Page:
Hamm’s practice follows that suit. While he has helped form a strong connection between his alma mater and BAHS that includes at least one annual visit — last year’s included the college’s president — he also brings in representatives of other art schools, as well as members of the local creative community, to meet with his students.

“Chuck understands the importance of getting professionals from the outside in front of his students and initiates that. We don’t do that for many schools! The president loved it, said he really enjoyed meeting the students and talking with them,” said Sullivan.

“All in all, our students going on to major in the arts amount to about 15 percent of college-bound seniors,” said Hamm.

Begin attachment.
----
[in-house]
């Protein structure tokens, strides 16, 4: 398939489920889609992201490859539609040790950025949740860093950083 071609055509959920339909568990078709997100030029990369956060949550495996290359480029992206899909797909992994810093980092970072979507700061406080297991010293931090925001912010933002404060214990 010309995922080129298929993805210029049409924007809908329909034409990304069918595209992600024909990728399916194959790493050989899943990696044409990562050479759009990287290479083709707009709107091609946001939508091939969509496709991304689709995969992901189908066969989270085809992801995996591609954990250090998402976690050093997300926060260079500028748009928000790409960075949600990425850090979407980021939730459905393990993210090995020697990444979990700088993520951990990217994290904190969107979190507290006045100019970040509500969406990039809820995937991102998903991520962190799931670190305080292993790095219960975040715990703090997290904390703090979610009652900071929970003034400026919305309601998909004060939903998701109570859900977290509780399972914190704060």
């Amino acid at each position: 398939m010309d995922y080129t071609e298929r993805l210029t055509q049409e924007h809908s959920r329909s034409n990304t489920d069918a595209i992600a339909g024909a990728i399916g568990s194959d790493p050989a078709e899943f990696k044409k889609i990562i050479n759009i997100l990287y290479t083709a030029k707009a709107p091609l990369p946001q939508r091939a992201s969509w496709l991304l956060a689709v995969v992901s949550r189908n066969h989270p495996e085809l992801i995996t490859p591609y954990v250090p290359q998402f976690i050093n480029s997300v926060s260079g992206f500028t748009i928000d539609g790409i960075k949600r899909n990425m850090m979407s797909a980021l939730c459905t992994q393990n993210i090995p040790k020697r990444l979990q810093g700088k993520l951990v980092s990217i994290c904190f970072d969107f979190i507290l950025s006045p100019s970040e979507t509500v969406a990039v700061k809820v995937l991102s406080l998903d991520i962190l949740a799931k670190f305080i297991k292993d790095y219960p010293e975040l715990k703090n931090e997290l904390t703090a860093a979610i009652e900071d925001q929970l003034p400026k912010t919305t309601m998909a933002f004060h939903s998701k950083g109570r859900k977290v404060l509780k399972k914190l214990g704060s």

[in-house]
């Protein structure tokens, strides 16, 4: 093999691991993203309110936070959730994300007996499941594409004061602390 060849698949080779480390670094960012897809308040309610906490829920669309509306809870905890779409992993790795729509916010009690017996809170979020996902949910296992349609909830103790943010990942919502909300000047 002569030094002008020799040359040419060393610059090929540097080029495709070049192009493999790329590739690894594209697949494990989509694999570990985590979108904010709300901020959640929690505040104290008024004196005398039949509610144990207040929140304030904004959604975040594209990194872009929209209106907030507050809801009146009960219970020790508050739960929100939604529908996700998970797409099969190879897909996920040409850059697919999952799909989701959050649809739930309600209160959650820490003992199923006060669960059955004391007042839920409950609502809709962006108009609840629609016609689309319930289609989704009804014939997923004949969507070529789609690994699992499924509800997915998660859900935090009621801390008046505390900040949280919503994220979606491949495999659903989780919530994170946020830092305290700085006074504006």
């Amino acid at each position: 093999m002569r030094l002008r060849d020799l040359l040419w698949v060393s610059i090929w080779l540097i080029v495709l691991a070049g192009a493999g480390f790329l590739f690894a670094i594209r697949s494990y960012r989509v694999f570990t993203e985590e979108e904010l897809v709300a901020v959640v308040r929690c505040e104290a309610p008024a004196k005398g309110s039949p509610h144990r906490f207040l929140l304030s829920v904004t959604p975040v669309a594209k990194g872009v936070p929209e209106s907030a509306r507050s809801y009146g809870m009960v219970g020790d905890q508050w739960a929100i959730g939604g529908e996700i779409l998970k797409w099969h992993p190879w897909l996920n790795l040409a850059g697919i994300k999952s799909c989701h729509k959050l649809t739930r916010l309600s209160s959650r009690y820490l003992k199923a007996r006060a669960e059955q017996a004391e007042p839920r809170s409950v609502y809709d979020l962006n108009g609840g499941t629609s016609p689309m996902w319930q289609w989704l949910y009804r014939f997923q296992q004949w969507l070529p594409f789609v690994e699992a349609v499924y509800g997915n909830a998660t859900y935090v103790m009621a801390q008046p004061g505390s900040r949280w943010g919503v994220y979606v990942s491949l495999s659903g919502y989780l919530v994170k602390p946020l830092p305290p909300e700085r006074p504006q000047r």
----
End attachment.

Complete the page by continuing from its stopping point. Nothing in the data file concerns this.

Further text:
One or two BAHS grads each year head to MECA — “Nancy Joslen should get word any day now” — and others go to Rhode Island School of Design (RISD), Massachusetts College of Art and Design (MassArt) and Savannah College of Art and Design (SCAD), as well as university art programs, Hamm said. Part of that placement success has to do with BAHS’ Art Portfolio course, which focuses on observational drawing.

“That’s how I was trained,” said Hamm, whose BFA is in metalsmithing and jewelry. “Every kid in the Art Portfolio class has been accepted to the art schools they’ve sent applications to.”

In addition to drawing, the BAHS visual arts curriculum offers instruction in painting, printmaking, photography — darkroom and digital, craft including jewelry making, metal working and basketry, glass bead making and a clay course, depending on interest. That’s a full plate to be served up by only two full-time art teachers; Heidi O’Donnell, president of the Maine Art Educators' Association and advisor to the BAHS chapter of the National Art Honor Society, and Hamm juggle the schedule.